Equifax was financially punished for the breach that allowed the personal data of 145.5 million of its customers to be compromised.
Equifax reported that for its third quarter, ended October 31, it posted a net income of £74 million, down 27 percent (£20 million) from the same period in 2016, on sales of £638 million which missed analyst's estimates by about £8.4 million, according to Reuters. The company credited the income loss to customers that are holding back their business until Equifax can prove its systems are secure.
"As we report our third quarter results, we recognise that we have an important journey in front of us to regain the trust and confidence of consumers and our business customers. Our teams have taken immediate actions to improve our data security and provide improved support for consumers who were impacted by our cyber-security incident,” said Paulino Barros, interim chief executive 0fficer at Equifax, in the company's third quarter financial statement.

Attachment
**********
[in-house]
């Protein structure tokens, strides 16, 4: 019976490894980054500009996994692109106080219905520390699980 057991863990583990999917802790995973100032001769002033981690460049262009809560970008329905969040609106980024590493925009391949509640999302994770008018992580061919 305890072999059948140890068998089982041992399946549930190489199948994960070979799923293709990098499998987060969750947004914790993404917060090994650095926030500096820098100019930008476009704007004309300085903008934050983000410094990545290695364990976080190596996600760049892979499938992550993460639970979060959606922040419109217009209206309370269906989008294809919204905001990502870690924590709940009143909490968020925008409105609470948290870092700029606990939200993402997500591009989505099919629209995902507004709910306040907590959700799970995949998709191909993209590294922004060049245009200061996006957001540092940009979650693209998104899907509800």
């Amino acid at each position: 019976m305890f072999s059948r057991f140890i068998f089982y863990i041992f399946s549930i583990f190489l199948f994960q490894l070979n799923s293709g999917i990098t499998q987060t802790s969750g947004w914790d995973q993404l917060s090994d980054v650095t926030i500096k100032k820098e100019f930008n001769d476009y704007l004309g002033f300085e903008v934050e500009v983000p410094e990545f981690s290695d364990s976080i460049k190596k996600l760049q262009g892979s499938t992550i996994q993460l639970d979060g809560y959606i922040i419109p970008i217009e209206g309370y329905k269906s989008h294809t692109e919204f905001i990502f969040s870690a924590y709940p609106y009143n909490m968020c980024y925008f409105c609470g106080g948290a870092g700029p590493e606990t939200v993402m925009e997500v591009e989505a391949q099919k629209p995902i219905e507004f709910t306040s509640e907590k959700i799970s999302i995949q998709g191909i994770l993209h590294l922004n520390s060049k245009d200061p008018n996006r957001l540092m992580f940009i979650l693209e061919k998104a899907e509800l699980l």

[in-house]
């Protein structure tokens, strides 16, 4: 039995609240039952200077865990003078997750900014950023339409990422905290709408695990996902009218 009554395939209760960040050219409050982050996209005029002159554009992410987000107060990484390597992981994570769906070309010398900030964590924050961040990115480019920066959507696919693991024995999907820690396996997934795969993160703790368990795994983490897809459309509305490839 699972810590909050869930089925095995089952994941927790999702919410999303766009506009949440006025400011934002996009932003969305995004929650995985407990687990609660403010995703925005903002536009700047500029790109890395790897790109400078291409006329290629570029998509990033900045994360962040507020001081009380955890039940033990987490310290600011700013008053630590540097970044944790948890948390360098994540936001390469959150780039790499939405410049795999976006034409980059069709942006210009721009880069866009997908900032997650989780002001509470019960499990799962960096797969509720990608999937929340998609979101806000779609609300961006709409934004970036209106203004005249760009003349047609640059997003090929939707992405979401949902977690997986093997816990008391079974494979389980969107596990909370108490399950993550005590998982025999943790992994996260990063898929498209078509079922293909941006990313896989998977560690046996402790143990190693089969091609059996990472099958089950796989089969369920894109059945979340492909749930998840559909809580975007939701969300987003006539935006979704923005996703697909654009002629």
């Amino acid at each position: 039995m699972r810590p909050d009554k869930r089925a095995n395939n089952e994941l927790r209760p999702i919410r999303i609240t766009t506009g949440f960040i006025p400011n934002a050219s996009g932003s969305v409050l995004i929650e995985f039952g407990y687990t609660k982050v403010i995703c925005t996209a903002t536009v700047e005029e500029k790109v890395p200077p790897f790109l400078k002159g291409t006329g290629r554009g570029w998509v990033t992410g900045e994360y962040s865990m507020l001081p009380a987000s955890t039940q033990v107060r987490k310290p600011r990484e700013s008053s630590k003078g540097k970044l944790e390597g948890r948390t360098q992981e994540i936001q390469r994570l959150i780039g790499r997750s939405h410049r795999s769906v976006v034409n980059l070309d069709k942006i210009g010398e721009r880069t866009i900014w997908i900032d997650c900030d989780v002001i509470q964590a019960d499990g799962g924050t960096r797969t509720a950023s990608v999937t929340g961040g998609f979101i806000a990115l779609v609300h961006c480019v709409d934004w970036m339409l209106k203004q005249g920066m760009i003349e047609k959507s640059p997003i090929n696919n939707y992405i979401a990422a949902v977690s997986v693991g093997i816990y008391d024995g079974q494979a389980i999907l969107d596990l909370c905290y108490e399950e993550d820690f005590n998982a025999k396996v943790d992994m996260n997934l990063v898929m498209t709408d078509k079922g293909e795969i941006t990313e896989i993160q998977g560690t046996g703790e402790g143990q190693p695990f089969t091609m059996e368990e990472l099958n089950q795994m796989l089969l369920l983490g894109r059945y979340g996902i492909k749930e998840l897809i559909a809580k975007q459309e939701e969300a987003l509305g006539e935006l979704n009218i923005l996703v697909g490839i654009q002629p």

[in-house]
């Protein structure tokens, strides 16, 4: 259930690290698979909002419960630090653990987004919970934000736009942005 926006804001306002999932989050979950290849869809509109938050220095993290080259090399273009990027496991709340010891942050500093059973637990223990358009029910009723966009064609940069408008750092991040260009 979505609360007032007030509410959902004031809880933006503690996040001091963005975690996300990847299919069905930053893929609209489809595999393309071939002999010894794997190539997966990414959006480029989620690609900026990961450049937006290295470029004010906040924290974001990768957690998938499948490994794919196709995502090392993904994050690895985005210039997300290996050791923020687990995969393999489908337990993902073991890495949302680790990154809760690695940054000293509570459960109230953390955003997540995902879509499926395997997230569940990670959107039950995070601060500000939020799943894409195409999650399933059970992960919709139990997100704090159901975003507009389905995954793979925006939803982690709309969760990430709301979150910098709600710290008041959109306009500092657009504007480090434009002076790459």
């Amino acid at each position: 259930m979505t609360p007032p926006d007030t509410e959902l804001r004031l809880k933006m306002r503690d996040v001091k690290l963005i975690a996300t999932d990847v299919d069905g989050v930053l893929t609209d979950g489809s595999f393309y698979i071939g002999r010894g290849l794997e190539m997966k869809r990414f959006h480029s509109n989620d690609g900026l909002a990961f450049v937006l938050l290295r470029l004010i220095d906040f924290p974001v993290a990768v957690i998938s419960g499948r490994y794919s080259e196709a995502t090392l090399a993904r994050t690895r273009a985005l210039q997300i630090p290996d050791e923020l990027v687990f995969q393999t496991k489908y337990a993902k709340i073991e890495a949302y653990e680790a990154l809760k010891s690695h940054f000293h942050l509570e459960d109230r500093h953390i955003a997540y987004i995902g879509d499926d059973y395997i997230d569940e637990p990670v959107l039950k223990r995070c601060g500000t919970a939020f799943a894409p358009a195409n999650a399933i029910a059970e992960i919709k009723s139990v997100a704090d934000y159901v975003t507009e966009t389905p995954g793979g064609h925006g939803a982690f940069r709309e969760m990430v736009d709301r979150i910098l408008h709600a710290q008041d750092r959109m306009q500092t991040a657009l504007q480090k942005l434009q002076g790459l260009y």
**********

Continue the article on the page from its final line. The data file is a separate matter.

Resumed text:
Equifax reported it has spent £66.8 million on investigating the breach, legal fees to respond to subsequent litigation and costs to deliver the free product offering made to all US consumers.
The September breach is being blamed on the exploitation of a vulnerability in the open-source server software Apache Struts. Even more damning is the company knew of the vulnerability, but failed to find any problems during two searches of its system that took place prior to the breach becoming public, former Equifax CEO and chairman Richard Smith told the US House Energy and Commerce Committee Subcommittee on Digital Commerce and Consumer Protection.